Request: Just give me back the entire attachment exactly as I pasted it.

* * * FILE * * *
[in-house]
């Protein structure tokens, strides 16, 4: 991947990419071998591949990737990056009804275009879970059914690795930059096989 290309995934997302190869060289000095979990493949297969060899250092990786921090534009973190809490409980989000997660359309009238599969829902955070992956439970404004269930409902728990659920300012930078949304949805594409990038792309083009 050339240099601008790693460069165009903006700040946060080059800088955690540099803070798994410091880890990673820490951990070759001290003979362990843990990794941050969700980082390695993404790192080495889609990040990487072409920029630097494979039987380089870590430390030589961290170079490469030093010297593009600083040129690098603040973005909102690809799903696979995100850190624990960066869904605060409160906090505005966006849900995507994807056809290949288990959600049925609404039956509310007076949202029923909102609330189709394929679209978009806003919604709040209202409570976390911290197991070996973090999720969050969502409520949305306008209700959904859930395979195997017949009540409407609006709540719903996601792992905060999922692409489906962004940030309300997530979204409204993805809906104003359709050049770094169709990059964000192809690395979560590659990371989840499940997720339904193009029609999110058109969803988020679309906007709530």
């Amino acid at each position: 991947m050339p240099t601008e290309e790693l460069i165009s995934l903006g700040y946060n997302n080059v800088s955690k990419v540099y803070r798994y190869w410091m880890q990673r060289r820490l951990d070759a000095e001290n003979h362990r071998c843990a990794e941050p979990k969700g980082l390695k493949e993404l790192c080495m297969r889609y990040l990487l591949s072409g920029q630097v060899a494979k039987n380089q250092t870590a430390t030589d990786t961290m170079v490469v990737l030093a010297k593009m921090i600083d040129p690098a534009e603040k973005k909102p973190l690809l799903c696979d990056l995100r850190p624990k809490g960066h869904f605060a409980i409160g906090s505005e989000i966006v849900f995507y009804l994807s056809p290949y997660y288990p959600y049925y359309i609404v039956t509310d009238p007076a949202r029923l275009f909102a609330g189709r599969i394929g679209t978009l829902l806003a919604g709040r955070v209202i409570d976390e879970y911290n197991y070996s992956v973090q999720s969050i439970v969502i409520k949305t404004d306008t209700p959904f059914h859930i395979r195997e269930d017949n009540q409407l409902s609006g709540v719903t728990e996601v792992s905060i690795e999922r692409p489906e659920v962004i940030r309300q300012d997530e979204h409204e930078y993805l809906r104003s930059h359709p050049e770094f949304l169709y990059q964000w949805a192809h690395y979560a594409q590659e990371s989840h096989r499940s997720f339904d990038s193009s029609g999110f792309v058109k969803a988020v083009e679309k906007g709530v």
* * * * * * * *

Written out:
[in-house]
């Protein structure tokens, strides 16, 4: 991947990419071998591949990737990056009804275009879970059914690795930059096989 290309995934997302190869060289000095979990493949297969060899250092990786921090534009973190809490409980989000997660359309009238599969829902955070992956439970404004269930409902728990659920300012930078949304949805594409990038792309083009 050339240099601008790693460069165009903006700040946060080059800088955690540099803070798994410091880890990673820490951990070759001290003979362990843990990794941050969700980082390695993404790192080495889609990040990487072409920029630097494979039987380089870590430390030589961290170079490469030093010297593009600083040129690098603040973005909102690809799903696979995100850190624990960066869904605060409160906090505005966006849900995507994807056809290949288990959600049925609404039956509310007076949202029923909102609330189709394929679209978009806003919604709040209202409570976390911290197991070996973090999720969050969502409520949305306008209700959904859930395979195997017949009540409407609006709540719903996601792992905060999922692409489906962004940030309300997530979204409204993805809906104003359709050049770094169709990059964000192809690395979560590659990371989840499940997720339904193009029609999110058109969803988020679309906007709530």
């Amino acid at each position: 991947m050339p240099t601008e290309e790693l460069i165009s995934l903006g700040y946060n997302n080059v800088s955690k990419v540099y803070r798994y190869w410091m880890q990673r060289r820490l951990d070759a000095e001290n003979h362990r071998c843990a990794e941050p979990k969700g980082l390695k493949e993404l790192c080495m297969r889609y990040l990487l591949s072409g920029q630097v060899a494979k039987n380089q250092t870590a430390t030589d990786t961290m170079v490469v990737l030093a010297k593009m921090i600083d040129p690098a534009e603040k973005k909102p973190l690809l799903c696979d990056l995100r850190p624990k809490g960066h869904f605060a409980i409160g906090s505005e989000i966006v849900f995507y009804l994807s056809p290949y997660y288990p959600y049925y359309i609404v039956t509310d009238p007076a949202r029923l275009f909102a609330g189709r599969i394929g679209t978009l829902l806003a919604g709040r955070v209202i409570d976390e879970y911290n197991y070996s992956v973090q999720s969050i439970v969502i409520k949305t404004d306008t209700p959904f059914h859930i395979r195997e269930d017949n009540q409407l409902s609006g709540v719903t728990e996601v792992s905060i690795e999922r692409p489906e659920v962004i940030r309300q300012d997530e979204h409204e930078y993805l809906r104003s930059h359709p050049e770094f949304l169709y990059q964000w949805a192809h690395y979560a594409q590659e990371s989840h096989r499940s997720f339904d990038s193009s029609g999110f792309v058109k969803a988020v083009e679309k906007g709530v």